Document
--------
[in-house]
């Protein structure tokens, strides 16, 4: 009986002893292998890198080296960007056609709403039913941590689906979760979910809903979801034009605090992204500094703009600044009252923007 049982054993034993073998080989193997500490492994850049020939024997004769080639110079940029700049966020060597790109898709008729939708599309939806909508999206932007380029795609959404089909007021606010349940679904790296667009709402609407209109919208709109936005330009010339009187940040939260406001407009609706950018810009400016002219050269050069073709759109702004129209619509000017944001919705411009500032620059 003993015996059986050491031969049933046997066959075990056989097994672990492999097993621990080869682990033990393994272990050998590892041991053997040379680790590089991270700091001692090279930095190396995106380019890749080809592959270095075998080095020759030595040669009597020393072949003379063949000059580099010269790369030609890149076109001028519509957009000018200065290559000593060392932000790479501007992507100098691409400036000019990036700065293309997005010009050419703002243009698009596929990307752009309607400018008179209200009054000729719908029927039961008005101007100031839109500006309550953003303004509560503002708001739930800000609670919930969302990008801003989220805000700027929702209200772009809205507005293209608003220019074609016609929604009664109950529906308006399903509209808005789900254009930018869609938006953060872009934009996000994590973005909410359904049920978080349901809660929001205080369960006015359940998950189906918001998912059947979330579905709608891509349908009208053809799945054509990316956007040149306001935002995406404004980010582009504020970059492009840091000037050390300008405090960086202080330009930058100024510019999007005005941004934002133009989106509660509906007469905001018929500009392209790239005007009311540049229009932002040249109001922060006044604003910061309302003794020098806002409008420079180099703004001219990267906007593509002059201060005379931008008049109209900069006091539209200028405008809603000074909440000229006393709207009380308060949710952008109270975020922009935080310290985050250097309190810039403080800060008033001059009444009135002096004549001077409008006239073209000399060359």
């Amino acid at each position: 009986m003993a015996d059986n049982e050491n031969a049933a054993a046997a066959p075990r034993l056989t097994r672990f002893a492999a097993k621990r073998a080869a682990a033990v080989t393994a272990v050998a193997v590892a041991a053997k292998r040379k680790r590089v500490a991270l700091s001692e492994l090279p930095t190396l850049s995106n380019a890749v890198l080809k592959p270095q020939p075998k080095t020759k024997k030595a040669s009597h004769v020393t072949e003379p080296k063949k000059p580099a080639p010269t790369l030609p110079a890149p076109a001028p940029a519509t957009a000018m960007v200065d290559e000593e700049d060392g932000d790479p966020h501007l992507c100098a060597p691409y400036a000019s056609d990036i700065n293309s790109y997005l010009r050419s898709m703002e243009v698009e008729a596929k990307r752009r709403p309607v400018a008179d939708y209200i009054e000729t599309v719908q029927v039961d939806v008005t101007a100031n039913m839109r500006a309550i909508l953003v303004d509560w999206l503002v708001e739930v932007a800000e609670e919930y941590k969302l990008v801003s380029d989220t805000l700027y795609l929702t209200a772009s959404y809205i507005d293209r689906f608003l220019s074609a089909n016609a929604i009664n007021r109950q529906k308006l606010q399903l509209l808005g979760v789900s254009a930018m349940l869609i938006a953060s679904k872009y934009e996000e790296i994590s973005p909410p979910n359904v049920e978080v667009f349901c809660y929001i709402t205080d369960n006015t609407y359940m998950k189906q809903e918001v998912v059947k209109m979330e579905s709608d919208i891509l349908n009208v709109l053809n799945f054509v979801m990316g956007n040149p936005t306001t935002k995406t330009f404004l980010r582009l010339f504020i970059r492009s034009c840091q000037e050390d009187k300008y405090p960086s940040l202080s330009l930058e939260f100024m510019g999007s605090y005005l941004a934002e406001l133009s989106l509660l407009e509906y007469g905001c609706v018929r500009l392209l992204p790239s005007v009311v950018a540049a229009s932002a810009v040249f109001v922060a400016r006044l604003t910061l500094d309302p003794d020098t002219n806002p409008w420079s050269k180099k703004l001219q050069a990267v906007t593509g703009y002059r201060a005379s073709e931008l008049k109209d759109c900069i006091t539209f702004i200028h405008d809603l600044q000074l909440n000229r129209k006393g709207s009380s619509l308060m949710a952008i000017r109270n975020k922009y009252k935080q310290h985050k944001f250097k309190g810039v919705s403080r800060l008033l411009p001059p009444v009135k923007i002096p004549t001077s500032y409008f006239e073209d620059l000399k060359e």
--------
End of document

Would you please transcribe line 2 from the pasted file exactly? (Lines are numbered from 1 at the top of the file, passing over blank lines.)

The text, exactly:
């Protein structure tokens, strides 16, 4: 009986002893292998890198080296960007056609709403039913941590689906979760979910809903979801034009605090992204500094703009600044009252923007 049982054993034993073998080989193997500490492994850049020939024997004769080639110079940029700049966020060597790109898709008729939708599309939806909508999206932007380029795609959404089909007021606010349940679904790296667009709402609407209109919208709109936005330009010339009187940040939260406001407009609706950018810009400016002219050269050069073709759109702004129209619509000017944001919705411009500032620059 003993015996059986050491031969049933046997066959075990056989097994672990492999097993621990080869682990033990393994272990050998590892041991053997040379680790590089991270700091001692090279930095190396995106380019890749080809592959270095075998080095020759030595040669009597020393072949003379063949000059580099010269790369030609890149076109001028519509957009000018200065290559000593060392932000790479501007992507100098691409400036000019990036700065293309997005010009050419703002243009698009596929990307752009309607400018008179209200009054000729719908029927039961008005101007100031839109500006309550953003303004509560503002708001739930800000609670919930969302990008801003989220805000700027929702209200772009809205507005293209608003220019074609016609929604009664109950529906308006399903509209808005789900254009930018869609938006953060872009934009996000994590973005909410359904049920978080349901809660929001205080369960006015359940998950189906918001998912059947979330579905709608891509349908009208053809799945054509990316956007040149306001935002995406404004980010582009504020970059492009840091000037050390300008405090960086202080330009930058100024510019999007005005941004934002133009989106509660509906007469905001018929500009392209790239005007009311540049229009932002040249109001922060006044604003910061309302003794020098806002409008420079180099703004001219990267906007593509002059201060005379931008008049109209900069006091539209200028405008809603000074909440000229006393709207009380308060949710952008109270975020922009935080310290985050250097309190810039403080800060008033001059009444009135002096004549001077409008006239073209000399060359």